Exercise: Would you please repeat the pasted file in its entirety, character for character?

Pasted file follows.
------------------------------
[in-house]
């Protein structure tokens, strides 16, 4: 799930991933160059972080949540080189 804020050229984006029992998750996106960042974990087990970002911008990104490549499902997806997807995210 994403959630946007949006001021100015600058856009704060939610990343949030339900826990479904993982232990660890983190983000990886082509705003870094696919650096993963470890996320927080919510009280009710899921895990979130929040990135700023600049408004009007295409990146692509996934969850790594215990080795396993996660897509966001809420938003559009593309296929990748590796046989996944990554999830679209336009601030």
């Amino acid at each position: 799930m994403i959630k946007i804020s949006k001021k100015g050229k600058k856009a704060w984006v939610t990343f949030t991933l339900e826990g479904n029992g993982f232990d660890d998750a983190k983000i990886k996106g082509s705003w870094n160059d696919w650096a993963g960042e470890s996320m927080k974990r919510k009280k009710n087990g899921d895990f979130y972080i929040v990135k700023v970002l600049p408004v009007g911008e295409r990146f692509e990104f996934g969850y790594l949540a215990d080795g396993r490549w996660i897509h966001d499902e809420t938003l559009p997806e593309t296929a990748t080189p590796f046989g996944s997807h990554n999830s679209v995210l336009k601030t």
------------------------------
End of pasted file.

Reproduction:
[in-house]
């Protein structure tokens, strides 16, 4: 799930991933160059972080949540080189 804020050229984006029992998750996106960042974990087990970002911008990104490549499902997806997807995210 994403959630946007949006001021100015600058856009704060939610990343949030339900826990479904993982232990660890983190983000990886082509705003870094696919650096993963470890996320927080919510009280009710899921895990979130929040990135700023600049408004009007295409990146692509996934969850790594215990080795396993996660897509966001809420938003559009593309296929990748590796046989996944990554999830679209336009601030």
């Amino acid at each position: 799930m994403i959630k946007i804020s949006k001021k100015g050229k600058k856009a704060w984006v939610t990343f949030t991933l339900e826990g479904n029992g993982f232990d660890d998750a983190k983000i990886k996106g082509s705003w870094n160059d696919w650096a993963g960042e470890s996320m927080k974990r919510k009280k009710n087990g899921d895990f979130y972080i929040v990135k700023v970002l600049p408004v009007g911008e295409r990146f692509e990104f996934g969850y790594l949540a215990d080795g396993r490549w996660i897509h966001d499902e809420t938003l559009p997806e593309t296929a990748t080189p590796f046989g996944s997807h990554n999830s679209v995210l336009k601030t």